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Sakurai humbly celebrates Smash Bros. Ultimate beating Street Fighter II’s sales, talks eSports, FGC, the true appeal of Smash

Posted on November 23, 2019 by (@Oni_Dino) in General Nintendo, News, Switch

In this week’s issue of Famitsu, Masahiro Sakurai has published his latest column. In this article, Sakurai addresses the sales of Super Smash Bros. Ultimate surpassing Street Fighter II in a very humble and logical way. He then discusses the legacy of Street Fighter II, and Smash’s appeal in direct opposition to the fighting game genre.

We’ve prepared a full translation below the break.

Many sites have reported recently that Super Smash Bros. Ultimate has surpassed Street Fighter II in worldwide sales and has become the number one fighting game. I was quite surprised by the news – it felt like something unthinkable had happened!

There might be some heavy discussion of whether or not Smash Bros. is considered a fighting game in Japan, as it’s officially classified as a Battle Action Game*. However, it’s considered a Fighting Game overseas. The articles mentioned before were from overseas, so their interpretation is accurate.

*Translator’s Note: There is no official English term for the equivalent of this genre. Games that fall under this genre in Japan are often multiplayer and have PvP elements.

But apart from that, I think the combined interpretation can be identified as follows. Street Fighter II has a vast amount of differing versions. Even when only considering the main entries, there’s five: Street Fighter II: The World Warrior, Street Fighter II’: Champion Edition, Street Fighter II’ Turbo: Hyper Fighting, Super Street Fighter II: The New Challengers and Super Street Fighter II Turbo. There are versions that were different for adding things like tournament modes, too. Including the updated ports and such, it’s a game that spans at least 25 different releases. And it seems like factoring in the arcade cabinets and Anniversary Collection as part of the sales is impossible. It’s up to each person where they draw the line on what constitutes a single game title.

In contrast to that, Smash Ultimate is just a single release on the Nintendo Switch. Individuals aren’t buying tons of copies each, so it’s clear that it’s making several records as a single title. Considering the game is expected to continue selling well, and based on the specific rules used for calculating sales, it’s unmistakably the best-selling fighting game.

Though it may have surpassed it in sales figures, as far as I’m concerned, the king of fighting games will continue to be Street Fighter II.

Street Fighter II is magnificent. Countless fighting games have followed in its footsteps. You can’t say that there isn’t at least some small detail in every fighting game that hasn’t been influenced by Street Fighter II – even Smash Bros.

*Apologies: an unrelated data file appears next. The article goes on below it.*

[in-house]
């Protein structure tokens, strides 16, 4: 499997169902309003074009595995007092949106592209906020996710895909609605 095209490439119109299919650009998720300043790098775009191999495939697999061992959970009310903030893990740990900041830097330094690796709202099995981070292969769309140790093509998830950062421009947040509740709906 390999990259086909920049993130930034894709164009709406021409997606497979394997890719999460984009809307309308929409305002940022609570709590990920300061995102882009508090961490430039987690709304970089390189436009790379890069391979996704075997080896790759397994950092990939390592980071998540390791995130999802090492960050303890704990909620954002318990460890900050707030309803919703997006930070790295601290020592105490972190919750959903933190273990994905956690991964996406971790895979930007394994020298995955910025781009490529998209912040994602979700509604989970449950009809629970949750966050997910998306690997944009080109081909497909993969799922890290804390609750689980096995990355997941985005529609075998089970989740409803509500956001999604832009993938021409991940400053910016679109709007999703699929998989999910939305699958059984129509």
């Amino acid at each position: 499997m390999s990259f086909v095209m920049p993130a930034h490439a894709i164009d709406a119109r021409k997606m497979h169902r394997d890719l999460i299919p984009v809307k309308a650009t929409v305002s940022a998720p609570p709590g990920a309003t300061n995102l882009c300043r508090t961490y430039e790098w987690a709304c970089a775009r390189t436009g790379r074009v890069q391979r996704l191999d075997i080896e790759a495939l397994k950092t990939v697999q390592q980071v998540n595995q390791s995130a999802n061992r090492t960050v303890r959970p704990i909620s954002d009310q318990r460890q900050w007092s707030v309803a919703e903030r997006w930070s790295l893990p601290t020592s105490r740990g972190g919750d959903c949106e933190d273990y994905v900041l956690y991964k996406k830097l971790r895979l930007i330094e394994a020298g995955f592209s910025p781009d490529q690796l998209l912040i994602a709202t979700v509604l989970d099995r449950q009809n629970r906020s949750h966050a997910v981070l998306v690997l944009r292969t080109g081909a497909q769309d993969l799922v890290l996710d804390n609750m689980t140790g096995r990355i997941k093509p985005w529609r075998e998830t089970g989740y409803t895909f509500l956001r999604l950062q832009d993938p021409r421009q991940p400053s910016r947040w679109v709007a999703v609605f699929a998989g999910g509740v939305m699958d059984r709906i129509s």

We recently released Terry Bogard as a DLC fighter, and we included command-based inputs for him like in regular fighting games. It certainly turned out interesting to include that extra layer of difficulty. Also worth mentioning is that Super Smash Bros. Ultimate has been flourishing in the eSports community. It has the highest popularity at every fighting gaming tournament. The battles that unfold at those events require the utmost skill and complex handling from players.

However, that style of playing Smash Bros. is only one aspect. Playing online with a ton of famous characters is also only one aspect. I presume the main essence of the game is that players can shout like crazy and have a great time battling, while at their respective homes. At times it may seem like a difficult game with a lot of depth, but children aren’t swayed against that, and they know that they can play it on their own accord, too.

We originally planned to make Smash Bros. a game with new rules, in direct opposition to fighting games with overly complex characters. Fighting games with a myriad of different strategies are the most fun when the player really understand the mechanics, but the game loses its universality once you really get to the bottom of those strategies. So we set out to create a game that could be played easily and had a party approach to it. We were then able to attract a lot of players as a result.

I will be forever thankful that this game, born from a completely baffling proposition, has now reached the top of its genre. I may have been the one to come up with the plans, but the success is not thanks to me—it’s thanks to all of the people who have collaborated on and supported the games. I’m truly grateful, and I’ll keep up my hard work.


Translation provided by Oni Dino on behalf of Nintendo Everything.

If you use any of this translation, please be sure to source Nintendo Everything. Do not copy its full contents.

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